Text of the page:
field and and the sending agent and receiving relaying agents are
   both configured to relay a newsgroup of that name (whether or not
   such a newsgroup exists).

   In order to avoid unnecessary relaying attempts, an article SHOULD
   NOT be relayed if the <path-identity> of the receiving agent (or some
   known alias thereof) appears as a <path-identity> (excluding within
   the <tail-entry> or following a "POSTED" <diag-keyword>) in its Path
   header field.

   A relaying agent processes an article as follows:

   1.  It MUST reject any article without a Newsgroups header field or
       Message-ID header field, or without either an Injection-Date or
       Date header field.

   2.  It MUST reject any article that has already been successfully
       sent to it, based on the Message-ID header field of the article.
       To satisfy this requirement, a relaying agent normally keeps a
       database of message identifiers it has already accepted.

   3.  It MUST examine the Injection-Date header field or, if absent,
       the Date header field, and reject the article if that date
       predates the earliest articles of which it keeps record or if
       that date is more than 24 hours into the future.  It MAY reject
       articles with dates in the future with a smaller margin than 24
       hours.





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   4.  It SHOULD reject any article that does not include all the
       mandatory header fields.  It MAY reject any article that contains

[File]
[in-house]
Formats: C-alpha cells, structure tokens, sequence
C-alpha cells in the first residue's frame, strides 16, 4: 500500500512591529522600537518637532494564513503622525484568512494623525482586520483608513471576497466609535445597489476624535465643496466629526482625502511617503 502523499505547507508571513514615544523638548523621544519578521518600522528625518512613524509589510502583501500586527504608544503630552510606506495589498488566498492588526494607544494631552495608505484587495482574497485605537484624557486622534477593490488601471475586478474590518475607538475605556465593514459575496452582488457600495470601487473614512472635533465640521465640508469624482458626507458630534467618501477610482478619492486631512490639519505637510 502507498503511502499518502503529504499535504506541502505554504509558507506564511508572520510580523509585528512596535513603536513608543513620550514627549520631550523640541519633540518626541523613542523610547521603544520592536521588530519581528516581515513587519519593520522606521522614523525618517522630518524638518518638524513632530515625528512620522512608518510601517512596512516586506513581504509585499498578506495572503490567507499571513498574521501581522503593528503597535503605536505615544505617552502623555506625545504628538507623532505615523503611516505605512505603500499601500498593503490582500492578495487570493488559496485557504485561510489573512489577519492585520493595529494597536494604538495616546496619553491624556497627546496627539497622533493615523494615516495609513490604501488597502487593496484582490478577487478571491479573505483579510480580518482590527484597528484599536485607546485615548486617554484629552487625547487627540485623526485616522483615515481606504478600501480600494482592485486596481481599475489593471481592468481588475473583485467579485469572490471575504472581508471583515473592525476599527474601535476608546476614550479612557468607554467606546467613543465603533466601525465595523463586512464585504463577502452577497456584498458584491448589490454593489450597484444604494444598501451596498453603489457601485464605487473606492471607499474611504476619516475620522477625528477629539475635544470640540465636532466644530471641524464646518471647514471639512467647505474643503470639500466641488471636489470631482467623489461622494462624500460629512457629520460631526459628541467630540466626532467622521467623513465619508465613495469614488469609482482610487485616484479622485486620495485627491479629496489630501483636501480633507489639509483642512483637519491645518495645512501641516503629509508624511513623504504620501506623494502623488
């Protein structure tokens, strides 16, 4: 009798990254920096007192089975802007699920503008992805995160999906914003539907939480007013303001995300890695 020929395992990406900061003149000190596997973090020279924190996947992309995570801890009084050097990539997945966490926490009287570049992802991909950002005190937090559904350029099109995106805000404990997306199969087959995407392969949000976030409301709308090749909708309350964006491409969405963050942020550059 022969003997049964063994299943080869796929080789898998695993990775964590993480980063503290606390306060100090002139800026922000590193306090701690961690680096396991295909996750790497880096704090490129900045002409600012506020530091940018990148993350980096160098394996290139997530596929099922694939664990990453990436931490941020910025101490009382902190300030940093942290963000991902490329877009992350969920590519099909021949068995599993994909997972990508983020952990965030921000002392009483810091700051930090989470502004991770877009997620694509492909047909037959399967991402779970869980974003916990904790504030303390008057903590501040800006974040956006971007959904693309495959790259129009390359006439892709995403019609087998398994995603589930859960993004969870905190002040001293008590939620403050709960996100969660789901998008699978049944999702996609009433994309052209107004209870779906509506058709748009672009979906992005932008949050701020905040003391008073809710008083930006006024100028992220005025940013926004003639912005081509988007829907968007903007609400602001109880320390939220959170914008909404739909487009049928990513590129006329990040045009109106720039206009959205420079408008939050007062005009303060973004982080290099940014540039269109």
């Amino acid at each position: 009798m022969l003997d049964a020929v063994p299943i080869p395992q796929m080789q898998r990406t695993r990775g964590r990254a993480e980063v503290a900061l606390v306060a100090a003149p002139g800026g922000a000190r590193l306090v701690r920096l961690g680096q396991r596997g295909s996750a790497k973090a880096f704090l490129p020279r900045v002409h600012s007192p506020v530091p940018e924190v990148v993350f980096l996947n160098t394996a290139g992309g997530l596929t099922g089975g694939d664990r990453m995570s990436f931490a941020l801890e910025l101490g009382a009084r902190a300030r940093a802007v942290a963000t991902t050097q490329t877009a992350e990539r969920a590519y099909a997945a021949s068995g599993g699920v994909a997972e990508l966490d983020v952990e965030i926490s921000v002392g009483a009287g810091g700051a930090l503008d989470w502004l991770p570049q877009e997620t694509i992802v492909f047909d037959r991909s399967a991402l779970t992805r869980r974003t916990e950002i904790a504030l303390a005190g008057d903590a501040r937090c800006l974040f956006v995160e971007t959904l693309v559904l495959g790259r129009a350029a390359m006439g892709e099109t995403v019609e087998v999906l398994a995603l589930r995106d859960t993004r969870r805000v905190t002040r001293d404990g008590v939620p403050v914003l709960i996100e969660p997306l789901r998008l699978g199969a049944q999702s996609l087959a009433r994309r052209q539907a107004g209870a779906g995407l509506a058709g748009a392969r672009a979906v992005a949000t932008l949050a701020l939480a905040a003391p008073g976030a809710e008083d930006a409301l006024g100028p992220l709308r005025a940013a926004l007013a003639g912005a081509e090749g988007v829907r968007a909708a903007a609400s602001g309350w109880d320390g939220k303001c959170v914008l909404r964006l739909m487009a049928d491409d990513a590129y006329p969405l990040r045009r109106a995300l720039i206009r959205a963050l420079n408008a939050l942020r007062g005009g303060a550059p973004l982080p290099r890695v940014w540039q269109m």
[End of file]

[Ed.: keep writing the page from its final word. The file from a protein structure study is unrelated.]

header fields that do not have valid contents.

   5.  It SHOULD reject any article that matches an already-received
       cancel control message or the contents of the Supersedes header
       field of an accepted article, provided that the relaying agent
       chose (on the basis of local site policy) to honor that cancel
       control message or Supersedes header field.

   6.  It MAY reject any article without an Approved header field posted
       to a newsgroup known to be moderated.  This practice is strongly
       encouraged but the information necessary to do so is not required
       to be maintained by a relaying agent.

   7.  It MUST update the Path header field as described in
       Section 3.2.1.

   8.  It MAY delete any Xref header field present and MAY add a new
       Xref header field with any valid content.  The Xref header field
       is not used by relaying agents, but relaying agents that are also
       serving agents may generate Xref header fields for their own
       internal purposes.

   9.  Finally, it passes the article on to other relaying and serving